Amanda Sadlier Installed as Hope Church Pastor

May 15, 2019

Amanda Sadlier was formally installed as lead pastor of Hope Covenant Church, replacing her husband, Dan Sadlier, at a service on May 5, attended by Howard K. Burgoyne, the superintendent of the East Coast Conference of the Evangelical Covenant Church, of which Hope Covenant Church is a member.


Hope Covenant Church, an Evangelical Christian Church, celebrated its fifth anniversary this spring. In the fall of 2018, the founding pastor of Hope, Dan Sadlier, began the process of starting a new church in Sunnyside, Queens, making clear that a replacement for him would be necessary.


Sadlier, who says she feels very tied to Roosevelt Island, seemed like the obvious choice. “I love watching people really come alive when they understand who they were made to be. Spiritually, I just want people to get an opportunity to know who Jesus is and understand His love for them, and what it means to live a life following Him in the context of community.”


 Sadlier after being formally installed as pastor at Hope Covenant Church, photos by Irina Island Images


A New Church on Roosevelt Island


Like many of us, the Sadliers’ discovery of the Island was happenstance. Six years ago, they moved from Michigan to Roosevelt Island. Their plan was to start a church in midtown and they relied on their network to figure out where to live. A founding pastor of Hope Church Astoria, who lives on Roosevelt Island, suggested they come check it out, explaining it was good for families and more affordable than midtown.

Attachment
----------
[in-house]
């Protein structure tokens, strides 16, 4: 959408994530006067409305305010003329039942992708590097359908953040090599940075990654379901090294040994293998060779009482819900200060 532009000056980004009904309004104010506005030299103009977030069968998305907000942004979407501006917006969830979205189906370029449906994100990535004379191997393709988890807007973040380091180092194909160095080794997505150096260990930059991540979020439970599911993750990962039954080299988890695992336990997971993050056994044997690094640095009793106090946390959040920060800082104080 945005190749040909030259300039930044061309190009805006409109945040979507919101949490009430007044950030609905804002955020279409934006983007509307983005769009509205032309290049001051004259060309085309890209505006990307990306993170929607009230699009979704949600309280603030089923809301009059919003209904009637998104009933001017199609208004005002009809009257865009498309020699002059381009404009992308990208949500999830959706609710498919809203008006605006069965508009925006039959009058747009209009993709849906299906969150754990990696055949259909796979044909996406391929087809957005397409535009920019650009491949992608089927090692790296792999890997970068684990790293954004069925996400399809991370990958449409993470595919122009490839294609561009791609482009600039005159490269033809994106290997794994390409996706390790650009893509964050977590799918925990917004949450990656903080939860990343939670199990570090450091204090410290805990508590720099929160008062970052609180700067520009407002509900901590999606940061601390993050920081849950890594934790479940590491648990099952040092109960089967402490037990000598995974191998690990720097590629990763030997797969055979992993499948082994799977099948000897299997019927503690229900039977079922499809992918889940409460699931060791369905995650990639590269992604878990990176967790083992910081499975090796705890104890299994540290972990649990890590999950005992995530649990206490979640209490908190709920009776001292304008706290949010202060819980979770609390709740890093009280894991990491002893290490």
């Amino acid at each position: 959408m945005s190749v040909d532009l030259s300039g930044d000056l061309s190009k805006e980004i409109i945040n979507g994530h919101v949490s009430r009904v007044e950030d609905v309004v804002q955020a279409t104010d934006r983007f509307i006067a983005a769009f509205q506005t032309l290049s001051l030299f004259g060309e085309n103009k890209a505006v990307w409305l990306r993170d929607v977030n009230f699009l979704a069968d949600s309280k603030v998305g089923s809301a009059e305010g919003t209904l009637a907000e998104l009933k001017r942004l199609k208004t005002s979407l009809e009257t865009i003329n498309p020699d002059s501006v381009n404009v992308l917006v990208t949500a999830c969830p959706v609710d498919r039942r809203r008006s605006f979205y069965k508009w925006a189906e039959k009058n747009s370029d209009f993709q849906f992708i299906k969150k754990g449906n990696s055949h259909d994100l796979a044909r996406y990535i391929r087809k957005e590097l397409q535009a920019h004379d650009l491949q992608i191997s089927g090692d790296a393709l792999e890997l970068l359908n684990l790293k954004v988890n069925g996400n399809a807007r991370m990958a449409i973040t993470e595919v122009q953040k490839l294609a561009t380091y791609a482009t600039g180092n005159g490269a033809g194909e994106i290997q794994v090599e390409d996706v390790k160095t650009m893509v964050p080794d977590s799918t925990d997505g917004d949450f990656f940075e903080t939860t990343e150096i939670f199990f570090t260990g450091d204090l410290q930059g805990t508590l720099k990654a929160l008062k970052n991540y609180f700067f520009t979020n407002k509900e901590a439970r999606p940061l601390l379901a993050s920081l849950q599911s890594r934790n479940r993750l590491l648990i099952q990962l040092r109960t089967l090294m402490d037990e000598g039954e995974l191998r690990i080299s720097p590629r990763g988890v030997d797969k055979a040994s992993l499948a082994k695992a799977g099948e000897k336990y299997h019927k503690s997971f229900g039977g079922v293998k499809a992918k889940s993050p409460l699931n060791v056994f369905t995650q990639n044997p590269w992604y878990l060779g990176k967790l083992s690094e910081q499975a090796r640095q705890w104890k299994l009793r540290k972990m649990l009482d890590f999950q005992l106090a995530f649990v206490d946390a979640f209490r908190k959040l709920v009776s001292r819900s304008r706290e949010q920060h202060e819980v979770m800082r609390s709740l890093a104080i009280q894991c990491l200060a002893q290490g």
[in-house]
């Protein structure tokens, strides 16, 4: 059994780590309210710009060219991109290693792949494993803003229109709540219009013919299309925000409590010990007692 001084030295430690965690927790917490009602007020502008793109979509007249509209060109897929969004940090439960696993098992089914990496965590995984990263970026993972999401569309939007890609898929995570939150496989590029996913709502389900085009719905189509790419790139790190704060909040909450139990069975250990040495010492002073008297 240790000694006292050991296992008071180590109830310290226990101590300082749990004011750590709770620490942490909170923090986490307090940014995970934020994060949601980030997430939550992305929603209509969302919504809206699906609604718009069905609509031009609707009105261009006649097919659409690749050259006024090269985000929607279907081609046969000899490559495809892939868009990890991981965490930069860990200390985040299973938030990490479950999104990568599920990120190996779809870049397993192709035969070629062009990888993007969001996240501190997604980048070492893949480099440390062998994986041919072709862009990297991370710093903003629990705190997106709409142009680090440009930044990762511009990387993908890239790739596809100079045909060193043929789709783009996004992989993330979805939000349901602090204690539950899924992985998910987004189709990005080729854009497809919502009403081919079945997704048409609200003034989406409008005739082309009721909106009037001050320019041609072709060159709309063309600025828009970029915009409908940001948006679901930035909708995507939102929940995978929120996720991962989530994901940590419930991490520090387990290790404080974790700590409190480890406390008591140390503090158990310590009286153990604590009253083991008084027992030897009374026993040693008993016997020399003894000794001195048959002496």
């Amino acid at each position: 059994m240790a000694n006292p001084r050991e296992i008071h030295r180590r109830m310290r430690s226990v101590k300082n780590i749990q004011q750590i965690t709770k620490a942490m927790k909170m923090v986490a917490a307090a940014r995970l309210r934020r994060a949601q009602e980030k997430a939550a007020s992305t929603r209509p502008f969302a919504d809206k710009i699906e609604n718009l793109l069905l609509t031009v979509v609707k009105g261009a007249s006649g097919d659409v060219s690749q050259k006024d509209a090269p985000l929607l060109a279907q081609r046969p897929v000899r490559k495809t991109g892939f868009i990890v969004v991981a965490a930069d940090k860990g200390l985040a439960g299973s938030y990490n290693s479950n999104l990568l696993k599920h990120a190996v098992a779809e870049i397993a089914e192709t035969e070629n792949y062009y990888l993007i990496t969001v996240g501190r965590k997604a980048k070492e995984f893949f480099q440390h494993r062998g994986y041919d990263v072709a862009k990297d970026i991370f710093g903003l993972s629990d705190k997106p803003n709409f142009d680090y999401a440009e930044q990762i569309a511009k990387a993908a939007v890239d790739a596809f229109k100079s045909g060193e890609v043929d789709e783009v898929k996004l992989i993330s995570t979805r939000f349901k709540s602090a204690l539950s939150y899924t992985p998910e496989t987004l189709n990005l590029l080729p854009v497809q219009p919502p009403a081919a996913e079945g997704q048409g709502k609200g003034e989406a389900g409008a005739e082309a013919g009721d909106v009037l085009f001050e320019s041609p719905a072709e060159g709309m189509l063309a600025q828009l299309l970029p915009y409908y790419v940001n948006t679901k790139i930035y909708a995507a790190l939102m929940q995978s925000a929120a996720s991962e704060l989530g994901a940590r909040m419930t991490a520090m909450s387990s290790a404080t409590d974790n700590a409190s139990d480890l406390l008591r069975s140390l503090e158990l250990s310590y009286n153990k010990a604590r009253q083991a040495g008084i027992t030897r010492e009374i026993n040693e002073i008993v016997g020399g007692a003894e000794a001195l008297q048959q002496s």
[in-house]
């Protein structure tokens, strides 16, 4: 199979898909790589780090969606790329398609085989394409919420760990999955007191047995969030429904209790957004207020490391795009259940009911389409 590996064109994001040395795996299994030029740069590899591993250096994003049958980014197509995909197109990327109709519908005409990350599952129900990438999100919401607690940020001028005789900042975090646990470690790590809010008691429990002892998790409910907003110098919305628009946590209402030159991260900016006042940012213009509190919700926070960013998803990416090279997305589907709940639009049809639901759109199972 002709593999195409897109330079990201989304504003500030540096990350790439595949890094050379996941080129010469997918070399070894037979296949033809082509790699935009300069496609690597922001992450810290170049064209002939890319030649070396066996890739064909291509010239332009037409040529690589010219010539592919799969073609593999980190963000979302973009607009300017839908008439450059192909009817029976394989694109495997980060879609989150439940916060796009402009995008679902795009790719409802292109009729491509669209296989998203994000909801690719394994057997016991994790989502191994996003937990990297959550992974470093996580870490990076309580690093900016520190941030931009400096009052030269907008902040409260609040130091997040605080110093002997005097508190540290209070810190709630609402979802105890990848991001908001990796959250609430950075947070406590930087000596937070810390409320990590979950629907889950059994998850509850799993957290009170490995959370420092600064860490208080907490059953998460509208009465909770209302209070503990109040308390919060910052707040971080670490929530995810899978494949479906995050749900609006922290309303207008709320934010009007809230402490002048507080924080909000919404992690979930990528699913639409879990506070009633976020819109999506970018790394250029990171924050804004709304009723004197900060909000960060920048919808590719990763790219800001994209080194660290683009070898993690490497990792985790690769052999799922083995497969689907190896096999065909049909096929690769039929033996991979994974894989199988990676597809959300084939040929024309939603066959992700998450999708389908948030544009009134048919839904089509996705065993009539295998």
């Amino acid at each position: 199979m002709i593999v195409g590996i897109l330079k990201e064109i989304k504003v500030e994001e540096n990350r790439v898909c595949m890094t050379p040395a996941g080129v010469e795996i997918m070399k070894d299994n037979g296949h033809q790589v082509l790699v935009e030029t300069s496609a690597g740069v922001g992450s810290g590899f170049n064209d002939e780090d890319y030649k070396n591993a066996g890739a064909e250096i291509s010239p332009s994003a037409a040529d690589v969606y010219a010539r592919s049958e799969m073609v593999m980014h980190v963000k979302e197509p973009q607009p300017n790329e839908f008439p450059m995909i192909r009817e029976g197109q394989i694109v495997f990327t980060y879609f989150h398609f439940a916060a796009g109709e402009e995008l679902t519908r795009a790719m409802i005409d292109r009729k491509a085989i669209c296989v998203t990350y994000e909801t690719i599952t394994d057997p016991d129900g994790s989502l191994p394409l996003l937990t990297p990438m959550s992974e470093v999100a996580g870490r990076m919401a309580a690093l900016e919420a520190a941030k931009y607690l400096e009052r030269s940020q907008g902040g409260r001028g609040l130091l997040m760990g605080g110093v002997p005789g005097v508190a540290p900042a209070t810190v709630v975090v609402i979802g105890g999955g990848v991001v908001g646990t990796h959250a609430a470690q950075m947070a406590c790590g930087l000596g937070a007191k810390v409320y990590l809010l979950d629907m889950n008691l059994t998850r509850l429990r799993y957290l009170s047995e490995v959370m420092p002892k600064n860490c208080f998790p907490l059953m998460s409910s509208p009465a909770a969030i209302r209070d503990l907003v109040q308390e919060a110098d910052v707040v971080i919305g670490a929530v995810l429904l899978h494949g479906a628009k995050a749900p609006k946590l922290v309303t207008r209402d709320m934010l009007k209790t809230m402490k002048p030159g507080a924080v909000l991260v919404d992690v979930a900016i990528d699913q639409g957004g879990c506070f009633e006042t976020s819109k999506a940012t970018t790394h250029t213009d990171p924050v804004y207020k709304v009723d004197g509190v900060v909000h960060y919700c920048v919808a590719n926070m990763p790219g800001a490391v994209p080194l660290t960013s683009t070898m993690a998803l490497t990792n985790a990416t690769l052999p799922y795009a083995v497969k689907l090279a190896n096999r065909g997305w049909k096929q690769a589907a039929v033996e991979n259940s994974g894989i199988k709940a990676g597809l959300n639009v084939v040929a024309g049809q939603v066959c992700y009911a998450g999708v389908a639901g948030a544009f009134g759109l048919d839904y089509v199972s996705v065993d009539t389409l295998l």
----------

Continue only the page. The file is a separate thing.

“Then we got here, and realized that ‘we need to be here, not midtown,’” said Sadlier. So they switched gears and started a church here instead. They built on their years-long experience in Michigan where both Sadliers had been employees of a local church. “Dan did a lot of youth stuff. I did creative production. Our services were almost Broadway level in terms of music and lighting and videos. I would produce videos and video stories of people. The church was like a staff of people you lived with and were doing life with.”


The Lead Role


Compared to what they built here – Sadlier describes it as “embedded in the neighborhood,” their former church was “a very different church. We were part of a church that was 15,000 people, across four or five different locations. Our staff was 200 people.”